I pass the Hartnett Gallery almost every day as I go to get food from Wilson Commons. However, I have never actually stepped inside. I’m also embarrassed to admit that my friend and I went up and down the stairs of the building several times before realizing that it was located on the main level.
Eventually, however, I arrived at the small yet spacious Hartnett Gallery to view the most recent art exhibit on display ? “Roger Mertin: Photography.”
This exhibit is in honor of a former professor of the Art and Art History Department, who passed away in May of 2001.
While all of the photographs put on display were taken by Mertin, the majority of them are not from his personal collection. The images on display at the Hartnett Gallery are all owned by members of the Department of Art and Art History, the Visual Studies Workshop or by Mertin’s friends and colleagues in the Rochester area.
Almost every photograph is accompanied by a brief description provided by the owner of the particular piece. Such vignettes allow an outsider, such as myself, to attempt to understand Mertin’s artistic intentions.
Mertin’s friend, Arch Miller, said of Mertin, “He always worked with such affection for his friends.” This assessment is quite apparent when one views Mertin’s work. The majority of the photographs in the exhibit are of simple pleasures shared by the ones he loved.
My first reaction was that I would love to hang one of the photographs in my room. The first photograph in the exhibit is of two of his friends sitting in a diner. The exhibit also showcases a few photographs of Christmas trees.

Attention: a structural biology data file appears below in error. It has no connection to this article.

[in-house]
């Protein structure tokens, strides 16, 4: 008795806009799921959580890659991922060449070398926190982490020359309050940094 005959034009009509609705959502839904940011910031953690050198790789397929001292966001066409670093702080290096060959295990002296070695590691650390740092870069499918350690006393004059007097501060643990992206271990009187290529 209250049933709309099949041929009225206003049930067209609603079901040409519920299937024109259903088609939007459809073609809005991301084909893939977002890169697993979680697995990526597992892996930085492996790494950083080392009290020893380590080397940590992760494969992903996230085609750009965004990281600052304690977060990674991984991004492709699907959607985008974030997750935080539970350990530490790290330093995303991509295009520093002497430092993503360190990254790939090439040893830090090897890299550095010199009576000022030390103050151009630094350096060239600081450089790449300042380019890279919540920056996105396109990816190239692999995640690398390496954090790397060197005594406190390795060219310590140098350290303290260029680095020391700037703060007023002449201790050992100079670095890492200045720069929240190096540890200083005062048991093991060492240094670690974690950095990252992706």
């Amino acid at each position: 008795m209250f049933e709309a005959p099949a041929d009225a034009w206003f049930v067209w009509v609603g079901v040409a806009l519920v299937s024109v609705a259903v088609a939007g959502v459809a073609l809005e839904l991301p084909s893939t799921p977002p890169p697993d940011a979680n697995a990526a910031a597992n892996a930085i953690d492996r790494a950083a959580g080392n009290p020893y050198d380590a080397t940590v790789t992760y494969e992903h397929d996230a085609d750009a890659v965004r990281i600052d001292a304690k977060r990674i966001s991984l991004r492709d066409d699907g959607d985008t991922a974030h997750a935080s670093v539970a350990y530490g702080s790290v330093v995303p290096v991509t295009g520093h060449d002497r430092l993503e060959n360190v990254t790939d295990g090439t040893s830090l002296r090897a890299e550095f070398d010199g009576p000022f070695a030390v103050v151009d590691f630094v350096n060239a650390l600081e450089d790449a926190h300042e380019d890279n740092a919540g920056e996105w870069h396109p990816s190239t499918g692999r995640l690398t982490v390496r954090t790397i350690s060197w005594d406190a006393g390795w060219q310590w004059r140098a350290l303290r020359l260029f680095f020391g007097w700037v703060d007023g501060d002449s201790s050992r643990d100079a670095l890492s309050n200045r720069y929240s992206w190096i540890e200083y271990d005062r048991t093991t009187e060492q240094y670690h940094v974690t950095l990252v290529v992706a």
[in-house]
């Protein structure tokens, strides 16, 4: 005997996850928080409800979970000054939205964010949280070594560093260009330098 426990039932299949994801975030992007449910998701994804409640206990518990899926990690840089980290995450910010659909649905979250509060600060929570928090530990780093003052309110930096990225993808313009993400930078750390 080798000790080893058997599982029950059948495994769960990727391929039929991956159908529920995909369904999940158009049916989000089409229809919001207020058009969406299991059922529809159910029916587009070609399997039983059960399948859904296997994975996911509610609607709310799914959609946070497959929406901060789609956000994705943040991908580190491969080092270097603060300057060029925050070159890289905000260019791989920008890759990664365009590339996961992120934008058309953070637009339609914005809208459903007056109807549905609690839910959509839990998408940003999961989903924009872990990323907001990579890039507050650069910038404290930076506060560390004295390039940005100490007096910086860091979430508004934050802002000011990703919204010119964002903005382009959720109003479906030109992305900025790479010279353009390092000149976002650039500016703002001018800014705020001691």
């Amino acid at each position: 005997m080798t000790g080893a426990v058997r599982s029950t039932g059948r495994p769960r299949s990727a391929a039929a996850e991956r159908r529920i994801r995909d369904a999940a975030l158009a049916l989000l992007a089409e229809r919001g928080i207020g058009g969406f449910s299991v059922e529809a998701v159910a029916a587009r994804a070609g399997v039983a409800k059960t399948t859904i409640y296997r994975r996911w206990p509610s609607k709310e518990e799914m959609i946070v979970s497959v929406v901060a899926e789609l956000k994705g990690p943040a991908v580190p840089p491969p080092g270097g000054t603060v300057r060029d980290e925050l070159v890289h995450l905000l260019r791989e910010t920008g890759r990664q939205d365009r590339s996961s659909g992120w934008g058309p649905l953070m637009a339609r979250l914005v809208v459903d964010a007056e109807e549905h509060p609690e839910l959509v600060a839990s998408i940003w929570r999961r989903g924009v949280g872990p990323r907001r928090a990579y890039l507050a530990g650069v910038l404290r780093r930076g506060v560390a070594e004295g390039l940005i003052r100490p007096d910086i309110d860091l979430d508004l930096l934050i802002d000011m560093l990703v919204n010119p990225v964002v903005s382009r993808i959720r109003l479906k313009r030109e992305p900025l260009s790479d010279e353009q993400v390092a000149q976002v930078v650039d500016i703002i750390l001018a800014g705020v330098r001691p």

Apparently, Mertin photographed his friends’ Christmas trees annually. The Christmas-themed series is quite amusing as well, in that one of the pieces is a photograph of a decorated mantle. Rather than have traditional Christmas stockings, the homeowners chose to hang hosiery instead.
Also, one of the vignettes offers a comical anecdote about one such Christmas tree catching on fire.
Other photographs included of a tiny library. According to the vignette, Mertin possessed a strong interest in small-town libraries and how their respective communities utilized them.
Another photograph is taken from inside the window of an establishment. Although it is written backwards, one can read the writing on the window, which says, “Love Carefully.” This colorful picture demonstrates Mertin’s warmth and the importance of close relationships in his life.
Only two of the pieces in the exhibit were taken from Mertin’s personal collection. They are two of the most complex images, and are both in color. One of the two is a photograph of one ship approaching another. However, one of the ships is at a distance and hidden in the fog. This technique makes the photograph look as though half of it was developed in color and half in black and white.
The final four pieces are of his female friends and their babies. Mertin not only captures the beauty of the children, but also their happiness, and the mother’s love for her children.
Sheida Jafari, a junior who works at the Gallery, said that the exhibit had an excellent opening day, and that on average, the exhibit is quite popular. However, if you wish to view dark and abstract photographs, then perhaps the Mertin exhibit is not for you.
On the other hand, if you appreciate simplicity, then you should certainly stop by the Hartnett Gallery between now and Jan. 31 and enjoy the photography of one of our own.
Reyhani can be reached at firstname.lastname@example.org.